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April 4 Declared First “International Day for Mine Awareness and Assistance in Mine Action"

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World free from threat of landmines achievable in years, not decades

NEW YORK and HA NOI, 3 April 2006— The UN General Assembly has declared April 4th, the International Day for Mine Awareness and Assistance in Mine Action. Events are planned around the world to raise awareness about landmines and progress toward their eradication.

The battle against landmines is being won, with some countries already achieving mine-free status. But victory will depend on the unflagging commitment of the governments of those countries where mines still exist and on the sustained support of the international community, according to Max Gaylard, director of the United Nations Mine Action Service.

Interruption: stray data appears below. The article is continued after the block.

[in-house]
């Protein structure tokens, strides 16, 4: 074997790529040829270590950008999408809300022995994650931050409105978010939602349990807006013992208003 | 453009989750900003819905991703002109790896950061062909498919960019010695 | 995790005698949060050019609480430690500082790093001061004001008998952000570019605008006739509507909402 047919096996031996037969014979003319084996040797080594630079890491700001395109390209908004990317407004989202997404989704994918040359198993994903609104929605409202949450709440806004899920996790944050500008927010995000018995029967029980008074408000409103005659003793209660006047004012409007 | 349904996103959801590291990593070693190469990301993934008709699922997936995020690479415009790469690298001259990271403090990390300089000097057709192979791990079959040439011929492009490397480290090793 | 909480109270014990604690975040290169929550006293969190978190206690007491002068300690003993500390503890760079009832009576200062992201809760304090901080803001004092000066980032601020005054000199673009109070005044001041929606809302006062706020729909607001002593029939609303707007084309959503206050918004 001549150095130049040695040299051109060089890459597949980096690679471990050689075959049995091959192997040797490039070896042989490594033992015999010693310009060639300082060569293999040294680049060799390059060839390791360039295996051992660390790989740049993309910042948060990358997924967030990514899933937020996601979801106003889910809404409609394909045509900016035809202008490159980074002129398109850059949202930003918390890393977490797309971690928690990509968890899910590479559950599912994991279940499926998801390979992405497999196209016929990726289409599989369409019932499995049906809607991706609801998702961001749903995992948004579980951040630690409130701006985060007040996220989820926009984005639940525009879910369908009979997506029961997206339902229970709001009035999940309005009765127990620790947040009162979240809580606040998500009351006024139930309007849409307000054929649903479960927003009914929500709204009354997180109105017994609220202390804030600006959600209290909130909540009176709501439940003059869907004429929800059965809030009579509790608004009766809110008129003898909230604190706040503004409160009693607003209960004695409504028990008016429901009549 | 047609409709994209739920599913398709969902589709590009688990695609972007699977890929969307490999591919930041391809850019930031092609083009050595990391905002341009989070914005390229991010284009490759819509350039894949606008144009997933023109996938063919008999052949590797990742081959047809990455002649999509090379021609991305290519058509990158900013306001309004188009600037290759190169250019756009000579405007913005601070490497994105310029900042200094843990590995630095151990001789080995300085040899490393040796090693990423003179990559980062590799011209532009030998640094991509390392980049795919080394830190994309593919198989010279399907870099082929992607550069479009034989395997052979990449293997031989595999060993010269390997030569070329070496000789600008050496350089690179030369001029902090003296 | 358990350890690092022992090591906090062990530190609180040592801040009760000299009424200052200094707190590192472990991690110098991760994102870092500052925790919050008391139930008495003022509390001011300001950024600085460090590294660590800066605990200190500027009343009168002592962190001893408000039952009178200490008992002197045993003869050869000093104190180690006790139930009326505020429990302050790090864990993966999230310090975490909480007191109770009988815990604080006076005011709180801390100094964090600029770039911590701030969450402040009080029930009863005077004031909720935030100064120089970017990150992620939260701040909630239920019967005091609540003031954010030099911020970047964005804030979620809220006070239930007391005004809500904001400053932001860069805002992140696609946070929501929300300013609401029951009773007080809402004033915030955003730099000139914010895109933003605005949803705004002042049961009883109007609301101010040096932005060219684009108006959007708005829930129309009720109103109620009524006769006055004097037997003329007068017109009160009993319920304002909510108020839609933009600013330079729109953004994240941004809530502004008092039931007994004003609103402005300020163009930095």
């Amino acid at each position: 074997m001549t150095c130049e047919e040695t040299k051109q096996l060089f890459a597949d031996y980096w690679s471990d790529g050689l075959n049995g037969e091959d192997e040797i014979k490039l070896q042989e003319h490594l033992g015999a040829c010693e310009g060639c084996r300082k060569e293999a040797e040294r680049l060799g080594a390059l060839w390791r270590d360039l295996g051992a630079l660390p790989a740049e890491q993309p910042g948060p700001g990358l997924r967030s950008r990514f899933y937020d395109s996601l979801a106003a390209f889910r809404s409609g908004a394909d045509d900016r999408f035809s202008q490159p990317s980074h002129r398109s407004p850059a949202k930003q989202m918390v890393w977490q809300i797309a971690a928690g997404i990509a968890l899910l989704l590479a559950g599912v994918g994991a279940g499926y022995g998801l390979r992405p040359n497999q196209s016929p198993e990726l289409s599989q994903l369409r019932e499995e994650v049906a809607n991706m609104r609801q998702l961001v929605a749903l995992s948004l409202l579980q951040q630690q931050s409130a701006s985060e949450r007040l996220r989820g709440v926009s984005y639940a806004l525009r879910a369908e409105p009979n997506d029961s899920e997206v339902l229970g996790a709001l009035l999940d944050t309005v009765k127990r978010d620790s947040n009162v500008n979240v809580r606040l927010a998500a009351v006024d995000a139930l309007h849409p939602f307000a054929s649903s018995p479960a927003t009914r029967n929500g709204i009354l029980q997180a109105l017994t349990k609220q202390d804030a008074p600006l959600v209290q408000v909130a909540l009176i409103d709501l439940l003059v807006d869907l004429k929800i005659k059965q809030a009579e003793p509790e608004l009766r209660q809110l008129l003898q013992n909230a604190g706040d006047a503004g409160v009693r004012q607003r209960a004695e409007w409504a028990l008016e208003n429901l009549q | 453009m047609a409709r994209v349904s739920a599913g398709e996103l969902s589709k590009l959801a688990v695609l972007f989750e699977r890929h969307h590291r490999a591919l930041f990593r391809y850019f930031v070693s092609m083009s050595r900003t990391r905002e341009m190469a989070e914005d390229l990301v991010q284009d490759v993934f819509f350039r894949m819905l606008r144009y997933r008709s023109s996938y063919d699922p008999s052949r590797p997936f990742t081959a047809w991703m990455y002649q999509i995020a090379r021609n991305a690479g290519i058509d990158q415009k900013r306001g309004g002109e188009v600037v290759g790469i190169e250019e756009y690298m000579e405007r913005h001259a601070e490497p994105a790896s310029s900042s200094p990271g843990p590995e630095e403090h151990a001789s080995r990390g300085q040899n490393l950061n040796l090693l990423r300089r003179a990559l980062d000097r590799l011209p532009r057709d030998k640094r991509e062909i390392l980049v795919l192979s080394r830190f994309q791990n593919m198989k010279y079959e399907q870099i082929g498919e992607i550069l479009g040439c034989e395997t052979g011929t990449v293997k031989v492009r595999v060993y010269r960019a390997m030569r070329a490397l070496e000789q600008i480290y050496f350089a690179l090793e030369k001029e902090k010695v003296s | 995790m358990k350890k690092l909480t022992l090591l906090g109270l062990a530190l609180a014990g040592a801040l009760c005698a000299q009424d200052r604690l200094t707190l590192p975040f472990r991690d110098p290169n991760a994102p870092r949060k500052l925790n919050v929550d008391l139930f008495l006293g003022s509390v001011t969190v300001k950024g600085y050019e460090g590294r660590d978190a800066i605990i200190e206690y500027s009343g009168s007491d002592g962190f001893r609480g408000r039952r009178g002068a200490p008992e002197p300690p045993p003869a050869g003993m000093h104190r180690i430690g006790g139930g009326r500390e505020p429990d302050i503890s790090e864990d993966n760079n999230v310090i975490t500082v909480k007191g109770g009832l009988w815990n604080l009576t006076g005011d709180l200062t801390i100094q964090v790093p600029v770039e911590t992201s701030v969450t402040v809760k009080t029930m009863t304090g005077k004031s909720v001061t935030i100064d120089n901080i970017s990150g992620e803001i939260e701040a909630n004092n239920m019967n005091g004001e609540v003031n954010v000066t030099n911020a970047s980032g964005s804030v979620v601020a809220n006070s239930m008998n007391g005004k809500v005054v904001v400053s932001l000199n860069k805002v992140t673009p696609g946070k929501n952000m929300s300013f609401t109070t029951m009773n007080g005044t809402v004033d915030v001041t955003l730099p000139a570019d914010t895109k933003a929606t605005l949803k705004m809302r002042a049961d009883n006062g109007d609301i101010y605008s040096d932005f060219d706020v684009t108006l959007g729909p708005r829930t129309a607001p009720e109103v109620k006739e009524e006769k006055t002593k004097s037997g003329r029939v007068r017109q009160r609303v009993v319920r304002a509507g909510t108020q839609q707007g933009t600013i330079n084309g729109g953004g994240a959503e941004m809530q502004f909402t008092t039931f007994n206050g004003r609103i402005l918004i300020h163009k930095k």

“The task of eliminating landmines is enormous, but it can be completed in years, rather than decades, as long as mine-affected countries do everything in their power to become mine-free, and donor countries and organizations maintain their interest and financial support,” said Gaylard. “Unlike so many of the global problems of our day, this one can be solved. April 4 is an opportunity to remind the world that there is light at the end of the tunnel.”

In Viet Nam, UNICEF started its unexploded ordnance (UXO) and Mine Risk Education activities in 2002. UNICEF is working closely with the Ministry of Education and Training to develop a primary school safety and injury prevention manual which includes a comprehensive, international-standard chapter on UXO/mine safety. This manual has been introduced to the primary school students in 15 provinces, followed by various programmes on national and local television and radio. In addition, UNICEF has supported community and school based mine risk education in Central Region provinces including Quang Binh, Quang Tri and Thua Thien Hue.

It is estimated that between 350,000 - 800,000 tons of war-era ordnance remain in the ground throughout Viet Nam, particularly in the central and southern regions. 38,849 people have been killed by landmines and Unexploded Ordinance (UXO) since the end of the Viet Nam-American war in 1975, and a further 65,852 additional people have been injured.